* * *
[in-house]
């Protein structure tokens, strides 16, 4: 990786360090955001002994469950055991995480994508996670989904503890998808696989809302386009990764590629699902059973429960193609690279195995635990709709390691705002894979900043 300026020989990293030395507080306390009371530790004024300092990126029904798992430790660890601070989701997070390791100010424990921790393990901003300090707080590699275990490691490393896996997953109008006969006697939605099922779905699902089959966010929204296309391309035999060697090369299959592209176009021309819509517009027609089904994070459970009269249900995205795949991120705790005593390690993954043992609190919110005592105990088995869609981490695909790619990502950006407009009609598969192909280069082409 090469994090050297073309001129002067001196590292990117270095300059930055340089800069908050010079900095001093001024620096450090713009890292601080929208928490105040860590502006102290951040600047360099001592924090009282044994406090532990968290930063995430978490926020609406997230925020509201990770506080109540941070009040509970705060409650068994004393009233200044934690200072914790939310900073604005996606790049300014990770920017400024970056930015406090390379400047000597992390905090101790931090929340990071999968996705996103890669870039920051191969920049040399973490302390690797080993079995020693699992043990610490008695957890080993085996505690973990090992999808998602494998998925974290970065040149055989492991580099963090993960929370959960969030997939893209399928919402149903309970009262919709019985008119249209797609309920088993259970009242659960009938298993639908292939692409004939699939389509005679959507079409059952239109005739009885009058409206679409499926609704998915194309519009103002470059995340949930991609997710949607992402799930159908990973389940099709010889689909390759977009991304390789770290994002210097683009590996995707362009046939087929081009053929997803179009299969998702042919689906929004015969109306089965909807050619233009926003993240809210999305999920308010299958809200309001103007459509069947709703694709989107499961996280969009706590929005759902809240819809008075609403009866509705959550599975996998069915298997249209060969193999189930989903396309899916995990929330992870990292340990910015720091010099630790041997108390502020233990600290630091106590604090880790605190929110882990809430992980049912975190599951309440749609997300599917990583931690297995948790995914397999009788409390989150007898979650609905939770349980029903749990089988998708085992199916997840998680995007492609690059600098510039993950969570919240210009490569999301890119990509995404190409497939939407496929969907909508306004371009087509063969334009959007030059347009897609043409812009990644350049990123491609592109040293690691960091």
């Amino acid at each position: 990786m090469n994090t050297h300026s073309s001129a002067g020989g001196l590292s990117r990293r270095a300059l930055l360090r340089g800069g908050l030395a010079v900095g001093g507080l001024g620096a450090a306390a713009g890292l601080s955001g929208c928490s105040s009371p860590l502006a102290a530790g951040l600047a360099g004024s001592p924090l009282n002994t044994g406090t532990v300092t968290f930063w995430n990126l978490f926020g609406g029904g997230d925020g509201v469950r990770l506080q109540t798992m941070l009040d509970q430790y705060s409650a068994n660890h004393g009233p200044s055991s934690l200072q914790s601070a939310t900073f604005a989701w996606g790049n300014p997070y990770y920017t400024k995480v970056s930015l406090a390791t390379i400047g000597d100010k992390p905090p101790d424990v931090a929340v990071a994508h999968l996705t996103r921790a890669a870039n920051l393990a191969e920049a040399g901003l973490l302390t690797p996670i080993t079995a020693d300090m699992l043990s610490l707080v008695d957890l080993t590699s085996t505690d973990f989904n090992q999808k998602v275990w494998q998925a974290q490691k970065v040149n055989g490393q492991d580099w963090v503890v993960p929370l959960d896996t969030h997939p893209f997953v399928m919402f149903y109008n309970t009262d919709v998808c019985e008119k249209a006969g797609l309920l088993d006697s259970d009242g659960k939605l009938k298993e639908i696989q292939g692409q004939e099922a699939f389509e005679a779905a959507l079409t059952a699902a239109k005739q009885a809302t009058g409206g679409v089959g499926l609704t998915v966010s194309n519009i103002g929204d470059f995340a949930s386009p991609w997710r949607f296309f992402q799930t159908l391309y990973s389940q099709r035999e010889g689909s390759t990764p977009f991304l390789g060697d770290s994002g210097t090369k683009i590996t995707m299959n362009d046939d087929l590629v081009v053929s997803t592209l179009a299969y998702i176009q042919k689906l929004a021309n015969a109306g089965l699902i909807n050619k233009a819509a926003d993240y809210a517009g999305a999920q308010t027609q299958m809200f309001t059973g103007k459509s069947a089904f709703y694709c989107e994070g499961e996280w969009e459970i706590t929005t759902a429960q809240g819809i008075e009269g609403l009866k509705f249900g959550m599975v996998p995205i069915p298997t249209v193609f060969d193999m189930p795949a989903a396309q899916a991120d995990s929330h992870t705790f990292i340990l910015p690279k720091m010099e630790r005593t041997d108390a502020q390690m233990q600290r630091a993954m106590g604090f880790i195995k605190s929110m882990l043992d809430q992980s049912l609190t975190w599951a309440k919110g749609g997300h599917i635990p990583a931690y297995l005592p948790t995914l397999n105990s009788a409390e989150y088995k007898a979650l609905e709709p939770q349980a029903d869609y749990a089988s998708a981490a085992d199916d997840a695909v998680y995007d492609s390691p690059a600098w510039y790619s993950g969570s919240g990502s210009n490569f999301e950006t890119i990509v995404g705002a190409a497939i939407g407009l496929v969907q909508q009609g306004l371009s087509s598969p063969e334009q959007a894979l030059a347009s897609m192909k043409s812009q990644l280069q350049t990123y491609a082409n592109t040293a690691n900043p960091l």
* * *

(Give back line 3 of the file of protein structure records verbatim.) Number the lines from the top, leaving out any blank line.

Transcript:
């Amino acid at each position: 990786m090469n994090t050297h300026s073309s001129a002067g020989g001196l590292s990117r990293r270095a300059l930055l360090r340089g800069g908050l030395a010079v900095g001093g507080l001024g620096a450090a306390a713009g890292l601080s955001g929208c928490s105040s009371p860590l502006a102290a530790g951040l600047a360099g004024s001592p924090l009282n002994t044994g406090t532990v300092t968290f930063w995430n990126l978490f926020g609406g029904g997230d925020g509201v469950r990770l506080q109540t798992m941070l009040d509970q430790y705060s409650a068994n660890h004393g009233p200044s055991s934690l200072q914790s601070a939310t900073f604005a989701w996606g790049n300014p997070y990770y920017t400024k995480v970056s930015l406090a390791t390379i400047g000597d100010k992390p905090p101790d424990v931090a929340v990071a994508h999968l996705t996103r921790a890669a870039n920051l393990a191969e920049a040399g901003l973490l302390t690797p996670i080993t079995a020693d300090m699992l043990s610490l707080v008695d957890l080993t590699s085996t505690d973990f989904n090992q999808k998602v275990w494998q998925a974290q490691k970065v040149n055989g490393q492991d580099w963090v503890v993960p929370l959960d896996t969030h997939p893209f997953v399928m919402f149903y109008n309970t009262d919709v998808c019985e008119k249209a006969g797609l309920l088993d006697s259970d009242g659960k939605l009938k298993e639908i696989q292939g692409q004939e099922a699939f389509e005679a779905a959507l079409t059952a699902a239109k005739q009885a809302t009058g409206g679409v089959g499926l609704t998915v966010s194309n519009i103002g929204d470059f995340a949930s386009p991609w997710r949607f296309f992402q799930t159908l391309y990973s389940q099709r035999e010889g689909s390759t990764p977009f991304l390789g060697d770290s994002g210097t090369k683009i590996t995707m299959n362009d046939d087929l590629v081009v053929s997803t592209l179009a299969y998702i176009q042919k689906l929004a021309n015969a109306g089965l699902i909807n050619k233009a819509a926003d993240y809210a517009g999305a999920q308010t027609q299958m809200f309001t059973g103007k459509s069947a089904f709703y694709c989107e994070g499961e996280w969009e459970i706590t929005t759902a429960q809240g819809i008075e009269g609403l009866k509705f249900g959550m599975v996998p995205i069915p298997t249209v193609f060969d193999m189930p795949a989903a396309q899916a991120d995990s929330h992870t705790f990292i340990l910015p690279k720091m010099e630790r005593t041997d108390a502020q390690m233990q600290r630091a993954m106590g604090f880790i195995k605190s929110m882990l043992d809430q992980s049912l609190t975190w599951a309440k919110g749609g997300h599917i635990p990583a931690y297995l005592p948790t995914l397999n105990s009788a409390e989150y088995k007898a979650l609905e709709p939770q349980a029903d869609y749990a089988s998708a981490a085992d199916d997840a695909v998680y995007d492609s390691p690059a600098w510039y790619s993950g969570s919240g990502s210009n490569f999301e950006t890119i990509v995404g705002a190409a497939i939407g407009l496929v969907q909508q009609g306004l371009s087509s598969p063969e334009q959007a894979l030059a347009s897609m192909k043409s812009q990644l280069q350049t990123y491609a082409n592109t040293a690691n900043p960091l």